OK, that joke was corny, but it rings true for the Nexus Silent Mouse. A comfortable, 2.4GHz wireless mouse that emits almost zero sound while clicking and scrolling, the Silent Mouse would make a solid choice for workers who require quiet surroundings. Its only downfall is that it did show some response delays on certain areas of the desk.
At a Glance
The Good: Quiet (duh), comfy, dpi switch, receiver placeholder
The Bad: No programmable buttons, some response delays
Of course, the Nexus Silent Mouse isn't completely silent. There is a slight, barely perceptible, tapping sound when the buttons and scroll wheel are depressed. But, as a video on the company's website demonstrates, those sounds are greatly reduced when compared with a similar mouse. I compared the Nexus mouse with Logitech's Couch Mouse, which has a similar size and dimensions, and Logitech's mouse sounded positively earsplitting next to it.
But other than the clicking -- or lack thereof -- how does the mouse hold up? After all, it doesn't matter how quiet a mouse is if it's not comfortable to use. Thankfully, the Nexus Silent Mouse, with its velvety black finish, wide base and slight ergonomic curve for right-handed users (sorry lefties), proved to be comfortable during long-term use. The mouse is fairly lightweight and could be easily tossed in a carry-on bag, although it is a bit large to be considered a conventional travel mouse.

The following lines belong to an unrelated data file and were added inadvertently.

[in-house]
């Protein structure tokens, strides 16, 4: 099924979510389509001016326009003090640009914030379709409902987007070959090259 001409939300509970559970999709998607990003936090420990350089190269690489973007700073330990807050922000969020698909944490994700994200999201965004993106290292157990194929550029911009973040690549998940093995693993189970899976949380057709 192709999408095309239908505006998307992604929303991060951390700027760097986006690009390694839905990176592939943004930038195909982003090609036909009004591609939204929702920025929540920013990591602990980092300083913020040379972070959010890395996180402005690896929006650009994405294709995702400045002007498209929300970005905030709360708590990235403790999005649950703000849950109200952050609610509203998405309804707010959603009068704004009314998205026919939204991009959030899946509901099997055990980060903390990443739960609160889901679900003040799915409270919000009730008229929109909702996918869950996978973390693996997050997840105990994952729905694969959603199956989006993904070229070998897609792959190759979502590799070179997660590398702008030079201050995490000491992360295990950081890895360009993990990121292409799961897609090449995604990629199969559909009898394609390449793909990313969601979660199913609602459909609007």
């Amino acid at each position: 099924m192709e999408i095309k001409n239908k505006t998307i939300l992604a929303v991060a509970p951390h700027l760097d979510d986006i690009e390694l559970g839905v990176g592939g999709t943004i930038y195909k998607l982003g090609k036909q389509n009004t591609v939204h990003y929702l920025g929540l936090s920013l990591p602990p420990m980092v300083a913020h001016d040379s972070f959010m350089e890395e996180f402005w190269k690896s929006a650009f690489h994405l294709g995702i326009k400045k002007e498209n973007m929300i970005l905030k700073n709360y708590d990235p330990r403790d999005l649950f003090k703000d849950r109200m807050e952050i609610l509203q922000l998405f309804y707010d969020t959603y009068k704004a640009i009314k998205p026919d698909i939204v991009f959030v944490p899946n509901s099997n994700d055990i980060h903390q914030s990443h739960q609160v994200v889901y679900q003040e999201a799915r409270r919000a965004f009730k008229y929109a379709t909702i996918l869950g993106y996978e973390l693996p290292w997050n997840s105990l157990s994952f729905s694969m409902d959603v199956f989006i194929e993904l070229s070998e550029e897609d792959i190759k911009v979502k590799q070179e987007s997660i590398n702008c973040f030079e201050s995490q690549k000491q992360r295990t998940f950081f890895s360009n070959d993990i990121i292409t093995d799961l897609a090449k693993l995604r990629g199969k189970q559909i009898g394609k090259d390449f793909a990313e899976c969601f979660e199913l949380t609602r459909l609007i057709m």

A receiver placeholder can be found on the bottom of the optical mouse for the included nano receiver, and it also features a switch that lets you switch between 1000 and 1600 dpi. Although it doesn't have an on/off switch, it does slip into a sleep mode. Turning the mouse back on is done by simply pressing one of the buttons.
The company also offers a white version with a glossy finish.
While the mouse performed well on most areas of my wood desk, it did show some slight response delays in certain areas. Depending on the type of desk you have, this may mean you will need a mouse pad while using the device.
The only other unfortunate aspect of the Silent Mouse is that it doesn’t include any extra programmable buttons. It would be nice if the company had included one or two side buttons, but you’ll only miss those if you’re used to using them in a first place.
The Bottom Line
If you work in a library, a studio, or if you just can’t stand the click-click-click-click sound of mousing, the Nexus Silent Mouse is worth taking a look at. With an MSRP of $24.99, it’s a fair price for a wireless mouse, but be prepared to use a mouse pad if necessary.